What We’re Reading, 5/3/12
Every morning, we poll the staff and round up their favorite economic, financial and political reads of the day. What we’re reading this Thursday (besides the latest jobless claims numbers, of course): Fed rebellions, crazy couponing, and why big brother’s watching you eat.
“Boom Time for the Going-Broke Industry,” by Pietra Rivoli (New York Times). Someone has to care for those old factories and warehouses when business shuts down. Your friendly curator is reminded of a quote from the Muppet Christmas Carol: “One might say that December is foreclosure season. Harvest time for the money-lenders.”
“A Rebellion at the Federal Reserve?” By Matthew O’Brien (The Atlantic). ”Rebellion” seems too strong a word — we’re talking about bankers, after all — but Chicago Federal Reserve president Charles Evans has championed a number of controversial strategies for the Fed, like more monetary stimulus and greater inflation. “Evans doesn’t look the part of a heretic,” O’Brien writes. “But in the cozy, conservative club that is central banking, he certainly qualifies.”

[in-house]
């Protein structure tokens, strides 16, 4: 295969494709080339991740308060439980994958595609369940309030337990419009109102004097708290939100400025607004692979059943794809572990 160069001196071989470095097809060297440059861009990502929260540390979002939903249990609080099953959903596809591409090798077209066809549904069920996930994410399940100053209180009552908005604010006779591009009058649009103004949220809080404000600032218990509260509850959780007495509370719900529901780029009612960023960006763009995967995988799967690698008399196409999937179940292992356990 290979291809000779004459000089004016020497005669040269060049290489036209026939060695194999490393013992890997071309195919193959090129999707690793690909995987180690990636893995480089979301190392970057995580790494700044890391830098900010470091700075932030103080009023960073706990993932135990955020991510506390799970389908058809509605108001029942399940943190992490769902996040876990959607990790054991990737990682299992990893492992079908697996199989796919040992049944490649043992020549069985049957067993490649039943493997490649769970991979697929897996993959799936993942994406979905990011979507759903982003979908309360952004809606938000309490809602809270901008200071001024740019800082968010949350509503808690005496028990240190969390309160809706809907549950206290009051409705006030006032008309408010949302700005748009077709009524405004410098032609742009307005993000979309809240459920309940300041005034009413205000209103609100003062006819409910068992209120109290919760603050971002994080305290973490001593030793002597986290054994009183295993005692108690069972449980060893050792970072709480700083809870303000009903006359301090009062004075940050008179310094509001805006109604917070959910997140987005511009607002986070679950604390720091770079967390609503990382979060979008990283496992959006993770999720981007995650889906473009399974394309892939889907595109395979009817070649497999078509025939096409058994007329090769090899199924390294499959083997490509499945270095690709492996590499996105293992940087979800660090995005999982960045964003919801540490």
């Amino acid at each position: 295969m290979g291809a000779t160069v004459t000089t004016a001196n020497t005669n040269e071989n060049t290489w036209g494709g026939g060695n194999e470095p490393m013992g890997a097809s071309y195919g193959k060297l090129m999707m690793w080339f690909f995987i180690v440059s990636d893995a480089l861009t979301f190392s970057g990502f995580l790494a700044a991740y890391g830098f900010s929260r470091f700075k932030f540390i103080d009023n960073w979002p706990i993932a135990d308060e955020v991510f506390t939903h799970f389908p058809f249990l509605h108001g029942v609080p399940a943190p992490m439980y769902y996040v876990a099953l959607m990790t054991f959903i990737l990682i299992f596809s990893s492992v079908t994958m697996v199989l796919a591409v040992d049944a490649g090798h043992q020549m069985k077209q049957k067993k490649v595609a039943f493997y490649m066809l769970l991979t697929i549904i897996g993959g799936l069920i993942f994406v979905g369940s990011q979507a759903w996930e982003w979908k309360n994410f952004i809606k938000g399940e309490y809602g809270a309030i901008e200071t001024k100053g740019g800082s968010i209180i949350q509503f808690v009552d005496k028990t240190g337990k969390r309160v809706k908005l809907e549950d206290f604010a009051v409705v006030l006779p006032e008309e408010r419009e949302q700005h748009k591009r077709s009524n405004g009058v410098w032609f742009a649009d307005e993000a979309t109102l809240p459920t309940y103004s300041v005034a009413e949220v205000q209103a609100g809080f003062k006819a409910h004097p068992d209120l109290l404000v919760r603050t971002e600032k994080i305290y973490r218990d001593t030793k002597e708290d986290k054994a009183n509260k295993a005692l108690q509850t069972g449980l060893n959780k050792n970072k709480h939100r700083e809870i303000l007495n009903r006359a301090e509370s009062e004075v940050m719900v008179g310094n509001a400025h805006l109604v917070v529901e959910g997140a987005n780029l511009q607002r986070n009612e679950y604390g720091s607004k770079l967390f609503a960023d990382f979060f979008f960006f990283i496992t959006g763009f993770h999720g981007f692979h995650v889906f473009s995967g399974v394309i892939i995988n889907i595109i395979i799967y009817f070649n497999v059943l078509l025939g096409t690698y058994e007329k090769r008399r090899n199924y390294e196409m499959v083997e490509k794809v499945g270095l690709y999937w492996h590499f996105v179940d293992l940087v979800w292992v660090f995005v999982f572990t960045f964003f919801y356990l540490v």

“The 99 Percent Wakes Up,” by Joseph Stiglitz (Daily Beast). What do Wall Street campers have in common with government-toppling movements in the Middle East? If you follow Stiglitz’s argument, both resulted from youth disillusionment — and reflect some kind of major generational epiphany.
“Wall Street Doesn’t Know How to Value Private Equity Firms,” by Dan Primack (Fortune). Primack’s argument: Wall Price serially misprices private equity firms, and investors stand to benefit.
“Your Favorite Restaurant’s Secret Ingredient: Data, and Lots of It,” by Joe Ray (Wired). You’ve heard of data mining on Facebook and at retail stores. Now restaurants are getting into the data game as well, tracking each sale (“down to the last malbec, martini and red quinoa pilaf”) and using the numbers to sell more stuff.
Happy reading, Tumblers!
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